In an article appearing in the 2013 issue of Automotive Design & Production1 former Chief Creative Officer of Ford Motor Company, J. Mays, neatly chronologized cars from the ‘60s to the 21stst century, demonstrating how the exterior design reflected directly the political and cultural environment of production. While postwar vehicles of the ‘60s sported an optimistic outlook towards the future materialized in curvilinear silhouettes and impossibly shiny exteriors, the perceived threat of sex, drugs and rock & roll predominant in next decade was recognized in its heavyweight muscle cars. Looking to the next era of automotive design, Mays was more ambiguous, citing “beauty”2 as the design factor that would distinguish cars from the international exchanges that inflected the appearance of the vehicles of the early 2000s. But from the beginning of Mays’ chronology to the present-day, another exterior aesthetic shift can be observed in vehicle design — one removed from the concept of beauty as it is traditionally understood.
Between the ‘60s and 2018, the fasciae (the grille, front bumper, and headlights — often recognized as the vehicle’s ‘face’) of popular entry-level vehicle models have evolved to appear more aggressive. This change can be consistently observed in the generation-to-generation design changes of the following popular models:
(Click model to Jump)
An examination of these models will reveal a similar progression of three main facial ‘types’: the earnest or serious face of the ‘60s and ‘70s (characterized by close-set and vertically narrow headlights, grilles and bumpers), the friendly face of the ‘80s, ‘90s and early 2000s (characterized by circular or round headlights and small to medium grilles, both lacking sharp angles), and the aggressive face of recent and current generations (characterized by headlights with concave edges and extreme angles sloping downwards towards the centre of the car, and large grilles). In all cases, the aggressive face is distinctly at odds with the vehicles’ intended market. Sales figures and public reception will be used to parse the why of this disconnect, and explore the cultural commentary it could articulate.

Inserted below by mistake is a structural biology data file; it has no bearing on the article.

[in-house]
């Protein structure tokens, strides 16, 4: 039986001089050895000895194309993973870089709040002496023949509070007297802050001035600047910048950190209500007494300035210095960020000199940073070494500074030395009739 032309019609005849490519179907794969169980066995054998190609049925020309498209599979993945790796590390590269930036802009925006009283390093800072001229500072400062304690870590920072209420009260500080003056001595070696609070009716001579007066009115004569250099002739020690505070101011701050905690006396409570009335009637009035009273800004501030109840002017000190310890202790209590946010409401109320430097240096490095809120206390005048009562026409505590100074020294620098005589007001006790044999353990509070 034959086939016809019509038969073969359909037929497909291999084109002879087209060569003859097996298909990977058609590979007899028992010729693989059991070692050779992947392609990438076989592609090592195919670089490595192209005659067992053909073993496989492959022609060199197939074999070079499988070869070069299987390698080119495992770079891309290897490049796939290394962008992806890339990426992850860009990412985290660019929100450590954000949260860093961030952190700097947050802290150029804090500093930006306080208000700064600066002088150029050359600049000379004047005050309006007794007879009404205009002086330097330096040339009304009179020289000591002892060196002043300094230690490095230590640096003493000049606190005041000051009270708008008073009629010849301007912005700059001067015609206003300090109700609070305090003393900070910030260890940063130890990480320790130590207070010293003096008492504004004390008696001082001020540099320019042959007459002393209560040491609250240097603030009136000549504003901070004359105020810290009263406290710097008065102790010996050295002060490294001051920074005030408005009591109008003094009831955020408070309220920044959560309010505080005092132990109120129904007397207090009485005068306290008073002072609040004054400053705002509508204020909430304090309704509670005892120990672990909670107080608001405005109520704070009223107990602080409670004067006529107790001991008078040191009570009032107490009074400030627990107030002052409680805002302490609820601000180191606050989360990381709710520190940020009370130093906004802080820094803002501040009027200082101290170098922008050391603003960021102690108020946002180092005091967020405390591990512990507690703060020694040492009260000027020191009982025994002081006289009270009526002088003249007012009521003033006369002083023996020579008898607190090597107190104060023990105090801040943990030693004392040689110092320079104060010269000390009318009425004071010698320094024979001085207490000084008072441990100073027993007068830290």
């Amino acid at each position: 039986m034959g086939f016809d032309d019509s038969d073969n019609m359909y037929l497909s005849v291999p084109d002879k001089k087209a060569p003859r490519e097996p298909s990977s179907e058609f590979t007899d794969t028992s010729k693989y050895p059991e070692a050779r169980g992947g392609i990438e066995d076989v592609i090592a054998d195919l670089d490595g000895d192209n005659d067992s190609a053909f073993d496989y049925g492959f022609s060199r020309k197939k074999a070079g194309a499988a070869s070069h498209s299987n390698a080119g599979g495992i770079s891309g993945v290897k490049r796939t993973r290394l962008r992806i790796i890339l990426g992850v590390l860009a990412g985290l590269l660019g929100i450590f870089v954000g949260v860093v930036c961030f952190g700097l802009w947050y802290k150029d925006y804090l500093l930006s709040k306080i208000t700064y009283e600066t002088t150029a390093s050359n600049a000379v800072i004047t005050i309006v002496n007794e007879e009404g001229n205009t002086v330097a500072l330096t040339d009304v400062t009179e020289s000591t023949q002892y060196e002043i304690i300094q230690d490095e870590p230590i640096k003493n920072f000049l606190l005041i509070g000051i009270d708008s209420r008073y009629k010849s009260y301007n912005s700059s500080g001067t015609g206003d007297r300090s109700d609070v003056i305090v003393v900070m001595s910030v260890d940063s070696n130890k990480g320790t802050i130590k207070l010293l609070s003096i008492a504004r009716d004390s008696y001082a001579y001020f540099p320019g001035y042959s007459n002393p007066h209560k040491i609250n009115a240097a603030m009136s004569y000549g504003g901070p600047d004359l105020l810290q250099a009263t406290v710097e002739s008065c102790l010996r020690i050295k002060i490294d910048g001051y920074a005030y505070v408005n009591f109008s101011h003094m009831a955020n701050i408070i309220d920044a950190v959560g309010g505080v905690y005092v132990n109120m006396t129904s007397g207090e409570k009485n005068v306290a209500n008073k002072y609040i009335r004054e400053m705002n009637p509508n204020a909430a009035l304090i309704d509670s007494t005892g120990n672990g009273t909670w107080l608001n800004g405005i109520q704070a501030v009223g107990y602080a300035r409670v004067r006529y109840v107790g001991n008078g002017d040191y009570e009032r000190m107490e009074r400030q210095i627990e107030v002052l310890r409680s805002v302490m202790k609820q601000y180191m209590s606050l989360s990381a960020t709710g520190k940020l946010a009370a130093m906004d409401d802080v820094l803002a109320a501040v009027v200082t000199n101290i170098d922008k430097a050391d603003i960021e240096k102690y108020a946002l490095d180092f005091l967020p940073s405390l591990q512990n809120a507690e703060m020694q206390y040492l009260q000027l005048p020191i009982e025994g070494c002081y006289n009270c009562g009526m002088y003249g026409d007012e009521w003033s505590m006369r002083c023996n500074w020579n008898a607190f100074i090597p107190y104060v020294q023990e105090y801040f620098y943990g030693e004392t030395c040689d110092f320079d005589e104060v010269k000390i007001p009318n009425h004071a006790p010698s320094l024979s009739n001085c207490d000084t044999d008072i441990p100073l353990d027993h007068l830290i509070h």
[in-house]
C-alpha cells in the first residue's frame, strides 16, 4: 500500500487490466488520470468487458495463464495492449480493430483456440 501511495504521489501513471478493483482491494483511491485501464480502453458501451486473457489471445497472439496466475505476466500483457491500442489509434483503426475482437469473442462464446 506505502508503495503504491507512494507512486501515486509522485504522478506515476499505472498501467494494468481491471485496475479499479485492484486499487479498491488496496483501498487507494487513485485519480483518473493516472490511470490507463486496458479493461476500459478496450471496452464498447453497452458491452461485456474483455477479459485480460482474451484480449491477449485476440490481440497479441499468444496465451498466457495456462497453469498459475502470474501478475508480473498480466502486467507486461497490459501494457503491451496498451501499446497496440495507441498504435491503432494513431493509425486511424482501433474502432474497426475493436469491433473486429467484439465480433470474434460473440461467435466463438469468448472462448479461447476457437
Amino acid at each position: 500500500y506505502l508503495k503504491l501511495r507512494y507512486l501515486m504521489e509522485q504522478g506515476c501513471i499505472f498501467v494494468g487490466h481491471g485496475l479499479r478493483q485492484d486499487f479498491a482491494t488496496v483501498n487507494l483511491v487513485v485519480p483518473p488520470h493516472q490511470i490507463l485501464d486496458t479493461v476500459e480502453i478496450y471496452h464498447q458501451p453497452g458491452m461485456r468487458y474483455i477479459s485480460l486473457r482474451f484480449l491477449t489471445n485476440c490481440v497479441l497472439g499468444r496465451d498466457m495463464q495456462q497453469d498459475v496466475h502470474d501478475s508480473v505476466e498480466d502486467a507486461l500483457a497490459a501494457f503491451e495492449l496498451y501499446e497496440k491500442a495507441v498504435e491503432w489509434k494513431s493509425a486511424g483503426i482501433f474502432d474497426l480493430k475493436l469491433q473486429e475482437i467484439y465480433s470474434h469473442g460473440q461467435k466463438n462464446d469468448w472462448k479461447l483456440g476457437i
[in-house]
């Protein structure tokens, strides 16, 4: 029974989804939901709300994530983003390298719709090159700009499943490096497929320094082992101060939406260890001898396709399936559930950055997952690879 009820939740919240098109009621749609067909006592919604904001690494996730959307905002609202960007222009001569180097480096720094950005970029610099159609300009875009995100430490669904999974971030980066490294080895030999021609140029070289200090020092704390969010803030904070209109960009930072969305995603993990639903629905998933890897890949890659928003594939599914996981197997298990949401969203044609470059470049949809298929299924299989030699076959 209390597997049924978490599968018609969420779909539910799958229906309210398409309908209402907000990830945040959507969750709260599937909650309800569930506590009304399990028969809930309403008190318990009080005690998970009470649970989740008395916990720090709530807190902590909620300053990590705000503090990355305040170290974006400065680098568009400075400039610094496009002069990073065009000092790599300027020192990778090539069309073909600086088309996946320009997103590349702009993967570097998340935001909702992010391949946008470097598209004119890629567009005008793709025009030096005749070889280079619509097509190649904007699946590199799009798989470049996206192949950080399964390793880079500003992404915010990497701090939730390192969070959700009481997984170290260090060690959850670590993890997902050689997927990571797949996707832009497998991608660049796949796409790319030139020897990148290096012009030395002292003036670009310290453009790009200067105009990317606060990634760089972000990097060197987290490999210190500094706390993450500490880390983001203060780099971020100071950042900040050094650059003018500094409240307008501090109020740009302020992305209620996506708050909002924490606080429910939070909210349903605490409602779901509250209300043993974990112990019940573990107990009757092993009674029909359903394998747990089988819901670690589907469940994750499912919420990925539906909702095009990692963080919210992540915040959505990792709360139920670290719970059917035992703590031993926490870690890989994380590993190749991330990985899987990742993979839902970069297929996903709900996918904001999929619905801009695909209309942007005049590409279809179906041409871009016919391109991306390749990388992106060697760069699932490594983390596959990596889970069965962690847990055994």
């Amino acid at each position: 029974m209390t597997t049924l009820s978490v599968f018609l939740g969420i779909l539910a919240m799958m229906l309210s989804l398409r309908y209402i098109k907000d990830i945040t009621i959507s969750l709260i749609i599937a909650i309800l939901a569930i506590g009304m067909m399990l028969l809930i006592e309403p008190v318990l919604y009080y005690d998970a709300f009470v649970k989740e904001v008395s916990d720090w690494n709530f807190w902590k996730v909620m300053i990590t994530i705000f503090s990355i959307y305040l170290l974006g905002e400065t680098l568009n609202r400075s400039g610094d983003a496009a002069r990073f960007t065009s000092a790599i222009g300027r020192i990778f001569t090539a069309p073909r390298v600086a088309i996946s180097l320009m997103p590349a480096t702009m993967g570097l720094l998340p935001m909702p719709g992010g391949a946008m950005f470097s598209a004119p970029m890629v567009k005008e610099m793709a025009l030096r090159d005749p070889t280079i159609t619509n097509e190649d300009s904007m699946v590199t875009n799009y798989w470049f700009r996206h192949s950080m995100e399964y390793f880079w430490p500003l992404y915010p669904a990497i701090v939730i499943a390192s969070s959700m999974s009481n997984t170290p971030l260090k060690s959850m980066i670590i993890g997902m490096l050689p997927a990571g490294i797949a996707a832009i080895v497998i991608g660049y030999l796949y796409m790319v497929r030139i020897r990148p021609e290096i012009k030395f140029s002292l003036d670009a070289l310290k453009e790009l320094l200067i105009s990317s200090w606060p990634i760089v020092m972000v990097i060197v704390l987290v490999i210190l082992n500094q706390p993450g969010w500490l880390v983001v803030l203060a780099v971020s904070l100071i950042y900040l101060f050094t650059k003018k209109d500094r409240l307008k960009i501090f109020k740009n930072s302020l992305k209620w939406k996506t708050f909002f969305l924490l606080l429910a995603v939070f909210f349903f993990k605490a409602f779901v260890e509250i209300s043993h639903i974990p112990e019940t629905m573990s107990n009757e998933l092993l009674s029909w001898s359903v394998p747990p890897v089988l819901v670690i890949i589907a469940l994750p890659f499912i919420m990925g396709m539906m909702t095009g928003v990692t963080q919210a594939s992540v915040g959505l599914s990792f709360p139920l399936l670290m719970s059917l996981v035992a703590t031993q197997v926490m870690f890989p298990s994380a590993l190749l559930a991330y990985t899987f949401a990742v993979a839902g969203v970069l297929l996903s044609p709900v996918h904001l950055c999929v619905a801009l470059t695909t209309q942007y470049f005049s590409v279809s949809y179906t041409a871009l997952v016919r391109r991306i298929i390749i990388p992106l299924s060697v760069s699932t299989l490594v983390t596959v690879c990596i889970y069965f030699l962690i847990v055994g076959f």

• J Mays •
Former Chief Creative Officer, Ford Motor Company
The concept of the car’s ‘face’ has and continues to be a source of interest for scientists and sociologists alike. While ‘anthropomorphism’ has been used by these researchers to describe our tendency to ascribe human traits to non-human organisms or objects (i.e. our recognition of eyes and mouth in the headlights and grilles of cars),3 the term ‘pareidolia’ has also been applied to this impulse.4 Pareidolia refers more specifically to the recognition of a non-existent pattern within a stimulus (i.e. a frontal image of a car).
Our ability and tendency to distinguish a face and the emotion it channels has also been proven to be pervasive and cross-cultural. In 2008, scientists found that similar emotions, facial expressions, and human traits are recognized in cars across groups with drastically varied exposure to cars, and to marketing and media anthropomorphizing vehicles (such as Disney-Pixar’s Cars), suggesting that our ability to recognize faces and related personality traits in cars is biological rather than sociological.5
The transformations of vehicle fasciae that will be examined below — and the fact that our ability to recognize the resulting expressions is innate — suggests a deliberate harnessing of this emotional potential by automotive manufacturers. The patterns we recognize in cars are not coincidental or arbitrary, but rather acutely intentional attempts to appeal to customers and drive sales.
Industry leaders are well aware of the potential of this innate emotional connection between a customer and their potential purchase. In a Globe & Mail article, a group of fifteen preeminent vehicle designers commented on the role of the face in car design, with near-mutual agreement “that exterior appearance holds tremendous weight in overall reason for purchase [and that] the front end arguably plays the most significant role in the overall design”.6
These designers also made recourse to the adjective ‘distinctive’7 to describe the force that drives their current and forward-looking design strategies. But the experience of staring down a menacing vehicular face is so pervasive among entry-level vehicles that the above models appear more similar to one another than to other models in their own manufacturer family, including the luxury models of which these budget models are often considered to be a more accessible incarnation. If designers seek to differentiate their brand’s most popular offerings from the competition, why has the ‘angry face’ become a 21st-century industry standard?
Driver vs. predator